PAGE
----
How a Compulsive Planner Organizes a Road Trip
I confess, I am a compulsive planner. It’s part of my personality; planning just comes naturally to me. This trait of mine comes in handy when planning a road trip (or any kind of trip for that matter). This trait, at my compulsive level, also drives everyone crazy but there is no need to elaborate on that point in this article.
As a compulsive planner, I plan my plan. So in preparing to plan for a road trip, I’ll do some planning research. For this road trip I just happened upon an article by JamaGenee called “Trippin’ with TRIP BOOKS and How to make them.” Perfect!
JamaGenee makes some excellent recommendations for planning a trip and creating a “Trip Book.” The useful points I took from her article to include in my road trip plan included: my itinerary, route map, weather forecasts, hotel confirmation and copies of website pages with relevant information for my trip.
A Road Trip Dry Run
Thanks to Google Maps I was able to take a test run of my trip fromSanta RosatoCorona,California, for a total of 549 miles. To begin my road trip test run, I went to Google Maps and clicked on “get directions.” At this stage I am prompted to enter my starting point (A) and final destination point (B). I hit “enter” et voila! My trip is all mapped out for me with a purple line indicating my route. At this point I switch to the Satellite option and zoom in so I can see the insects on the road.
The satellite feature on Google Maps allows me to trace my trip and to “see” what I will encounter along the road. As I take my virtual dry run, I am able to make important notes regarding locations for restroom breaks, eating establishments, rest areas, gas stations, and other possible interesting sites to visit.
From my home inSanta Rosa, Google Maps instructs me to takeU.S Hwy101 south to California Hwy 1 then merge onto Interstate 280 then back to 101 all the way toL.A.InL.A.I take the 134 to the 210 to the 15 to the 91 and I’ve reached my destination! I do believe my virtual dry run took as long as the actual trip. Even so, I was able to create a detailed plan for the potty breaks and coffee stops.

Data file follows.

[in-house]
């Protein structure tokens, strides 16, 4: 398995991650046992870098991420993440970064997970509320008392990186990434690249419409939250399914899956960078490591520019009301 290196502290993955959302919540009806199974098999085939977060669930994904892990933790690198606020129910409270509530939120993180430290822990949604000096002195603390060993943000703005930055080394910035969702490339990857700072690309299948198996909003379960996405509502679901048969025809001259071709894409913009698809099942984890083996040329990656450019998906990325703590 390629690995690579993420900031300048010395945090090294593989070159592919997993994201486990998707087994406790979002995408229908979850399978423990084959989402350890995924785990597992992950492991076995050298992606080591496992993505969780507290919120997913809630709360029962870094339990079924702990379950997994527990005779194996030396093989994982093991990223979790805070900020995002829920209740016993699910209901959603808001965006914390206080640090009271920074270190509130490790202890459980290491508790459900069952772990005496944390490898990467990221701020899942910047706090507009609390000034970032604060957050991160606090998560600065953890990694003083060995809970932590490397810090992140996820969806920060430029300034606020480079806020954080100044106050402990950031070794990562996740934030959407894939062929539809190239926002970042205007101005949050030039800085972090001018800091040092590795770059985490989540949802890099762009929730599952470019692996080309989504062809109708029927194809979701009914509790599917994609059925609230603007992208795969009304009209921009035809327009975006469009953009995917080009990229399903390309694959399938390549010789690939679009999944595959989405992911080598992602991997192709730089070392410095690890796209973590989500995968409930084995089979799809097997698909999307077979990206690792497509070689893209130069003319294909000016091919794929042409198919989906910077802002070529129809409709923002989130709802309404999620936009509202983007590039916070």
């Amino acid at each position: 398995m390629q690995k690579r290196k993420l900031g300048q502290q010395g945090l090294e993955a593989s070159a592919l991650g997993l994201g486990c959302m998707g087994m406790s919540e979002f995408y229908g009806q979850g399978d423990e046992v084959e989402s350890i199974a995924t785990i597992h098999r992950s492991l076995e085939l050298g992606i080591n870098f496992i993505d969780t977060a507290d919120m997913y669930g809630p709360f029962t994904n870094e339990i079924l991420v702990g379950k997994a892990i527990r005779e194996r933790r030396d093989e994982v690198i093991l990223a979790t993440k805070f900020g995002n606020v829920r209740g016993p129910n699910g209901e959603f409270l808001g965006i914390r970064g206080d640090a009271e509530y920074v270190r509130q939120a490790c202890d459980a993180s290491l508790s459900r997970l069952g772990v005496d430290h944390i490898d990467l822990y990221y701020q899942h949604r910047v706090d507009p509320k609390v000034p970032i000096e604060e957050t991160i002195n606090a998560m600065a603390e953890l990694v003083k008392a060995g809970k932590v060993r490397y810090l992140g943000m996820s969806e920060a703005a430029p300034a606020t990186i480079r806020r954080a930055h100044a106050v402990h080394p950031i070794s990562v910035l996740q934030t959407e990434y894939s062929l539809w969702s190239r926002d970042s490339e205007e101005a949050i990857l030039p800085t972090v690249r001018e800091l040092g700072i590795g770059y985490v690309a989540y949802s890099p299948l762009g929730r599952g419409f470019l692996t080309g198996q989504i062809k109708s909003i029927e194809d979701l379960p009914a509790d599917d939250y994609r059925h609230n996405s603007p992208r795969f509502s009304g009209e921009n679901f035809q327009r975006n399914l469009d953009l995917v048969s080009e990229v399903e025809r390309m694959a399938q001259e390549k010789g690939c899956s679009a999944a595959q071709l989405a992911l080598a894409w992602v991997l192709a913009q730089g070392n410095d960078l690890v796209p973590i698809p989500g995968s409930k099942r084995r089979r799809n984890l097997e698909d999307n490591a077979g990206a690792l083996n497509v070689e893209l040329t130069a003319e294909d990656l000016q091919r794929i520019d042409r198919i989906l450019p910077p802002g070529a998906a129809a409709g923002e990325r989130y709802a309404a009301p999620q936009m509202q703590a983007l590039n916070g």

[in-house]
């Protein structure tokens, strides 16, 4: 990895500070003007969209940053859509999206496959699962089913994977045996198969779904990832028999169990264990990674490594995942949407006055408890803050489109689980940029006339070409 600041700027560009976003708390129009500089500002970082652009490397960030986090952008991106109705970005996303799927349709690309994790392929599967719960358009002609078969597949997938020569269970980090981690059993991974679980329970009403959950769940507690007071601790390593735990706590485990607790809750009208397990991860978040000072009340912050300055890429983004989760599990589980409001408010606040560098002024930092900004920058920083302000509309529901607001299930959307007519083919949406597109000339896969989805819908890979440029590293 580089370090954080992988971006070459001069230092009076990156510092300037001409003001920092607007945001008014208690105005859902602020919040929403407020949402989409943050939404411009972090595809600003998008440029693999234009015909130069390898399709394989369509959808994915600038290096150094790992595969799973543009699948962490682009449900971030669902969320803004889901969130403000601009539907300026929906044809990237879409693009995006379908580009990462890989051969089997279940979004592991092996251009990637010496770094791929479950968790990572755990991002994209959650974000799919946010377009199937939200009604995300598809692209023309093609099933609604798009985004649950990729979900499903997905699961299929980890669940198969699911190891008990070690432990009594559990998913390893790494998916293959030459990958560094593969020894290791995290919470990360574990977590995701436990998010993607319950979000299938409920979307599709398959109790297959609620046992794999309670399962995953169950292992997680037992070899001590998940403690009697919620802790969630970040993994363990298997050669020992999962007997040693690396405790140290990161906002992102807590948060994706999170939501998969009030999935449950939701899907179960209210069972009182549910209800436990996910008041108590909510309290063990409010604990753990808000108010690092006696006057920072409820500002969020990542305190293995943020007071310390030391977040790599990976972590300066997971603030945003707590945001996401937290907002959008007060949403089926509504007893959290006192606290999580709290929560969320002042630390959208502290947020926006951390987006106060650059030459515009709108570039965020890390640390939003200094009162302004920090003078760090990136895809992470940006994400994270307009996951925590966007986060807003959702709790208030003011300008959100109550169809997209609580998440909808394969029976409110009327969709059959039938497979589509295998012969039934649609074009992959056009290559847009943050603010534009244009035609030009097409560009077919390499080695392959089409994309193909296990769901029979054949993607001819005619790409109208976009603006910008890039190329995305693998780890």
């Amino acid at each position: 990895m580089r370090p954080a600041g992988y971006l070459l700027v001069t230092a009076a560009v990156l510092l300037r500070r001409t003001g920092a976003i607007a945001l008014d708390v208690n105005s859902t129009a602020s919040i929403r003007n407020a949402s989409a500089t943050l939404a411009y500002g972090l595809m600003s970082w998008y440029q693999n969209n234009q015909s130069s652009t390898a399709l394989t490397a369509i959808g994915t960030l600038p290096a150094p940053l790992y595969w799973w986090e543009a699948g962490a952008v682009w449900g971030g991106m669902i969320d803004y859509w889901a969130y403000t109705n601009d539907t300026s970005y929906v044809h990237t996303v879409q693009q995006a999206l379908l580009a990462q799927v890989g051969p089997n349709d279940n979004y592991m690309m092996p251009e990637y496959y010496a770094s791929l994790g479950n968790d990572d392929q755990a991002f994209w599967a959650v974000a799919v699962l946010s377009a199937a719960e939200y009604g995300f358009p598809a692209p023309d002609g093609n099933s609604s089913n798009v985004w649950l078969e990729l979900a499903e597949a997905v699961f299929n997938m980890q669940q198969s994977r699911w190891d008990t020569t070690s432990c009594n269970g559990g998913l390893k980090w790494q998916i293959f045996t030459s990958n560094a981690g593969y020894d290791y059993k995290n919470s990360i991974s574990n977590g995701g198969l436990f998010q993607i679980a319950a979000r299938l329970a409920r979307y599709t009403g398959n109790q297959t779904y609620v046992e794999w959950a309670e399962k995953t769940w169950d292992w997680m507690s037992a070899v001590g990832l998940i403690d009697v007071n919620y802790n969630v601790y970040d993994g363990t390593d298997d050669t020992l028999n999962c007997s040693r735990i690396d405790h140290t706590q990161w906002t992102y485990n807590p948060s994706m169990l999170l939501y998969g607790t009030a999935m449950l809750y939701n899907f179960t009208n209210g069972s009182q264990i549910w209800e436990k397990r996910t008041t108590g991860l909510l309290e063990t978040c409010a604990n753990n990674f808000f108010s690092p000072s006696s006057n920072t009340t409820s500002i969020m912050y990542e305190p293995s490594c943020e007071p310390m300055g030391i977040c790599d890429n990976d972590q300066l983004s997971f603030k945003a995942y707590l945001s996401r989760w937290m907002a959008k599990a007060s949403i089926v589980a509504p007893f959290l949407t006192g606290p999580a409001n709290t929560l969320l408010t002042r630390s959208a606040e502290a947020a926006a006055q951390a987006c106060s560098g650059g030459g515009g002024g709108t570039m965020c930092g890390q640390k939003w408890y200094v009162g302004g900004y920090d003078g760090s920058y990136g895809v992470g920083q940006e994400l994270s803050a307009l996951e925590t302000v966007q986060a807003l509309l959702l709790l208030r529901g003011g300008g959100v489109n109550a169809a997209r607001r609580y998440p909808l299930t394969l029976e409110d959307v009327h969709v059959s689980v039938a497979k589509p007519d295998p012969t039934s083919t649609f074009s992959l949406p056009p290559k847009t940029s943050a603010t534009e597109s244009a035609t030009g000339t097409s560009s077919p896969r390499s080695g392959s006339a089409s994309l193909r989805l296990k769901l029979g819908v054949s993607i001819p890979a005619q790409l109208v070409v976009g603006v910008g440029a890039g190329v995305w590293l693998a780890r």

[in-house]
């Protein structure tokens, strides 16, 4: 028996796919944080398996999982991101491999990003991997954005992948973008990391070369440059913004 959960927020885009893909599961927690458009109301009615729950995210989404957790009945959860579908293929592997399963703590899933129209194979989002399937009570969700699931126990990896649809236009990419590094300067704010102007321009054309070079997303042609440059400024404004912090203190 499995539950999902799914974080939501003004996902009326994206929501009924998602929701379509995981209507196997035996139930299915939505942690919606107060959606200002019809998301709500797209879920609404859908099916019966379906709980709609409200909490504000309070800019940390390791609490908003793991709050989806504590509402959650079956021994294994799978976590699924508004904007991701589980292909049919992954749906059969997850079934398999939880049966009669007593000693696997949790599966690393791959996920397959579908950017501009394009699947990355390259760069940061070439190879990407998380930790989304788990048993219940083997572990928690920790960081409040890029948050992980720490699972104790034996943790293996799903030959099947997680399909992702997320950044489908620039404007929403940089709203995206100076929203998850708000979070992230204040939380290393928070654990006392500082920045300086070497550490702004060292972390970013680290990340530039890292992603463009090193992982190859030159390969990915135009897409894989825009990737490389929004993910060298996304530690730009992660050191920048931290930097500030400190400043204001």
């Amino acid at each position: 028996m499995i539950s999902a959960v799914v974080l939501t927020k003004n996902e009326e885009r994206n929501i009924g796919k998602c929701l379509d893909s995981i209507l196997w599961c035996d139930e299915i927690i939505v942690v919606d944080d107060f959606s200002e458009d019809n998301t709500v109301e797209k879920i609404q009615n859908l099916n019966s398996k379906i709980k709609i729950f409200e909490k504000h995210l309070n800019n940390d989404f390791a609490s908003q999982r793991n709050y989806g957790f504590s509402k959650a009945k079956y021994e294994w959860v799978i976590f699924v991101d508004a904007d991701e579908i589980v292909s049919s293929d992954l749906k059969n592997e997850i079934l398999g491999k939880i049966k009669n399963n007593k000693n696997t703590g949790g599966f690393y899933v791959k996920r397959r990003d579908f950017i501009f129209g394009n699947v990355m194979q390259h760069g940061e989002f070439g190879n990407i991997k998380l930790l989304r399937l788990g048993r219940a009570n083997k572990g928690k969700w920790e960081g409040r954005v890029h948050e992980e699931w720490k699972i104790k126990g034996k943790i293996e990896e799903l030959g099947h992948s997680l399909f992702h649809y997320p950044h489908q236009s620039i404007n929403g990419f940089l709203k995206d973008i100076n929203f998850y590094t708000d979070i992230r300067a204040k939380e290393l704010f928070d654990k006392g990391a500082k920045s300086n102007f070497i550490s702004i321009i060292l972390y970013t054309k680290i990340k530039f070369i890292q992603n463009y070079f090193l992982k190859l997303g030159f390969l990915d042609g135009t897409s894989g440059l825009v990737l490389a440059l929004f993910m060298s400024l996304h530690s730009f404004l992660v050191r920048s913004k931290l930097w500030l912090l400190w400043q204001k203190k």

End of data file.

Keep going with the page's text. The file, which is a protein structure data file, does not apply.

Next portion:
Mapping Out Restroom Locations
As I take my virtual dry run, I make notes of where restrooms are located (I am very well aware of my traveling companions needs). So “driving” down 101 I make a note that inGilroy,Californiaat exit 357 there is a Burger King, Chevron gas station, Arco gas, and a Starbucks. Excellent, as stop here will accommodate several needs. This process continues into theLos Angelesarea.
There are also two State maintained rest areas along the route, one at about the half-way point in theCampRobertsarea and the other near theGaviotaState Parkjust around the corner from thePacific Ocean.
An interesting side note, at exits 66, 62A, 55, and 47B there are Targets stores, all within 20 miles of each other. Does anyone else find this interesting? No? Just me? Fine! Moving on…
Important Differences between the Virtual and Actual Trip
As I traveled the virtual route, I made an exhaustive list of all possible needs and wants stops along the way by recording the exit number at which said needs and wants is located. This does not work for this particular route.Californiais behind the rest of the country in numbering their exit signs (the State, however, is in the process of changing the signs to meet Federal regulations for funding qualifications – it’s just taking years to do). The actual exit number is posted just a few feet before the actual point you need to exit.
To compensate for this problem, my traveling companions and I kept track of the exit numbers allowing us to best guess the exit we wanted. Next time, I need to record the actual name of the exit and not just the number.
Another difference between the virtual and actual trip, businesses are constantly changing. What was there when Google uploaded the map in some instances is now gone. Also, if you are planning a Starbucks Coffee stop along with a restroom break, beware that Google Maps may indicate a Starbucks but it might actually be a Starbucks Kiosk and no restroom. Thank goodness there was a McDonalds around the corner!
How to Select a Hotel
To select a hotel that suits your needs and wants requires you to know your needs and wants. My criteria for selecting a hotel are comfort, amenities, and an on-site restaurant.
The hotel I selected after our visit inCorona, was the Ayres Hotel Manhattan Beach. This is a beautiful, French Château style hotel with a superb restaurant on-site (Matisse).
By planning well in advance of my trip, I was able to secure a 15% early bird discount for this hotel! Additionally, at check-in, we were give two 20% discount certificates to the Matisse Restaurant.
So select a hotel that will cater to all your needs and wants, look for all the discounts you qualify for, and book early. Check out the hotel’s website and take their virtual tour. Then locate the hotel on Google Maps and check out the neighborhood for what would interest you.
My companions and I had a fantastic and memorable road trip. I firmly believe my compulsive planning paid-off. I am already pre-planning my next road trip. Some day I plan not to plan a trip and take it one day at a time. I’ll need some therapy first.